The Chicago Family Case Management Demonstration provided vulnerable public housing residents from two Chicago Housing Authority developments with intensive case management services, transitional jobs, financial literacy training, and relocation counseling. The Demonstration was remarkably successful in implementing a wraparound service model. The lead service provider kept residents highly engaged even as they relocated with vouchers or to mixed-income housing. Participants perceived improvements in service quality and delivery, and providers felt more effective and engaged. The additional costs for the intensive services were modest, suggesting that it would be feasible to take a carefully targeted intensive service model to scale.
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But while the Plan for Transformation
addressed the CHA’s bricks-and-mortar
issues, its Service Connector program,
which provided case management
and referral services for residents, was less
successful. Advocates and resident leaders criticized
the Service Connector program for high
caseloads and inadequate services. And while
Service Connector and the CHA’s relocation
services evolved over time, and caseloads were
gradually reduced, even the improved services
could not meet the deep needs of CHA’s most
vulnerable residents, who had long relied on
the CHA’s distressed developments as housing
of last resort (Popkin 2006). These families
faced numerous, complex barriers to their ability
to move toward self-sufficiency or even sustain
stable housing, including serious physical
and mental health problems, weak (or nonexistent)
employment histories and limited work
skills, very low literacy levels, drug and alcohol
abuse, family members’ criminal histories, and
serious credit problems (Popkin, Cunningham,
and Burt 2005; Popkin et al. 2000).
The Chicago Family Case Management
Demonstration was created to develop effective
strategies for addressing the needs of
these hard-to-house families. The Demonstration
ran from March 2007 to March 2010,
overlapping with the 2009 CHA Panel Study,
which tracked a random sample of residents
from CHA’s Madden/Wells Homes from 2001 to 2009 (Popkin, Levy, et al. 2010). The
Demonstration—a partnership of the Urban
Institute, the CHA, Heartland Human Care
Services, and Housing Choice Partners—
intended to test the feasibility of providing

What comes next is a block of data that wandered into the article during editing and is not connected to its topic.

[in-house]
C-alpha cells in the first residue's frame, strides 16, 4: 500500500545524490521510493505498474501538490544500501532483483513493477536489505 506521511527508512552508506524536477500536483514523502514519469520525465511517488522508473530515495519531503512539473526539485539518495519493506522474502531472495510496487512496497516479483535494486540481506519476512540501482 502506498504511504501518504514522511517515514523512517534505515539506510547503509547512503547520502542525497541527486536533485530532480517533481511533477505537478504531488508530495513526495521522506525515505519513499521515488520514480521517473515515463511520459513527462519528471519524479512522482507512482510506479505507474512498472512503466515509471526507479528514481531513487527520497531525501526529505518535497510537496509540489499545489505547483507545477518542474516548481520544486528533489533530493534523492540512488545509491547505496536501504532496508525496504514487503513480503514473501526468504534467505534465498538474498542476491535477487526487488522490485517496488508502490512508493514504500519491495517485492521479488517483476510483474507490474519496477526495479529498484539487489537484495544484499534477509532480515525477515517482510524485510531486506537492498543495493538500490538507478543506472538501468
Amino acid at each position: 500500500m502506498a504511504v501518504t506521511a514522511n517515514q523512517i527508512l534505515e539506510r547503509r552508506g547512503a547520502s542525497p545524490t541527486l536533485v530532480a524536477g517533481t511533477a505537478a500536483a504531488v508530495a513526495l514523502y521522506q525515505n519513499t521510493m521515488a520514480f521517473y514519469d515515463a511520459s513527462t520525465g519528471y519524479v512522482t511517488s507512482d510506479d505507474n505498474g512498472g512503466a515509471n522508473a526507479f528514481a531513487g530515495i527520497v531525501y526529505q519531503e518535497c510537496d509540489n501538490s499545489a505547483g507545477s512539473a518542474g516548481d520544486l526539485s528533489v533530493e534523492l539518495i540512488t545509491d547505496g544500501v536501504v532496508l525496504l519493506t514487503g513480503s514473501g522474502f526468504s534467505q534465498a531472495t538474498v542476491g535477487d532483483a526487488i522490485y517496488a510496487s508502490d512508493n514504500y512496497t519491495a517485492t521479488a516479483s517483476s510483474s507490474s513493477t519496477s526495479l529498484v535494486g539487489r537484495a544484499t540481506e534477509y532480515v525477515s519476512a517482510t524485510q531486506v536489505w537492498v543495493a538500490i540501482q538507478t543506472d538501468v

wraparound supportive services for vulnerable
public housing families (Popkin et al.
2008). The program provided residents from
the CHA’s Dearborn Homes and Madden/
Wells developments with intensive case management
services, transitional jobs, financial
literacy training, and relocation counseling
(see text box on page 10).
The Urban Institute conducted a rigorous
evaluation, including a baseline and followup
survey, administrative interviews, focus
groups with service providers and program
administrators, in-depth resident interviews,
and analysis of program and administrative
data. The evaluation tracked participant outcomes
and monitored the collaboration
among the service partners. The design
allowed for continuous learning and midcourse
corrections during implementation.
The Demonstration was remarkably successful
in implementing a wraparound service
model for vulnerable public housing residents.
The lead service provider was able to adapt
the service model as residents relocated with
vouchers or to mixed-income housing, while
sustaining high levels of engagement. Further,
participants perceived improvements in service
quality and delivery, and providers felt
more effective and engaged. The Demonstration
also generally improved the quality of
coordination and cooperation between service
agencies and the CHA. However, the
Demonstration was less successful in engaging
participants in relocation counseling and,
thus, facilitating opportunity moves. The
additional costs for the intensive services were
relatively modest, suggesting that it would be
feasible to take a carefully targeted intensive
service model to scale. In this brief, we discuss
the implementation of the Demonstration
and our analysis of service costs. The other
briefs in the series (see Popkin, Theodos, et al.
2010) describe the outcomes for participants
across a range of domains, including employment,
health, housing and neighborhoods,
and children and youth.
(End of excerpt. The entire brief is available in PDF format.)
This brief is part of the Supporting Vulnerable Public Housing Families: An Evaluation of the Chicago Family Case Management Demonstration series.
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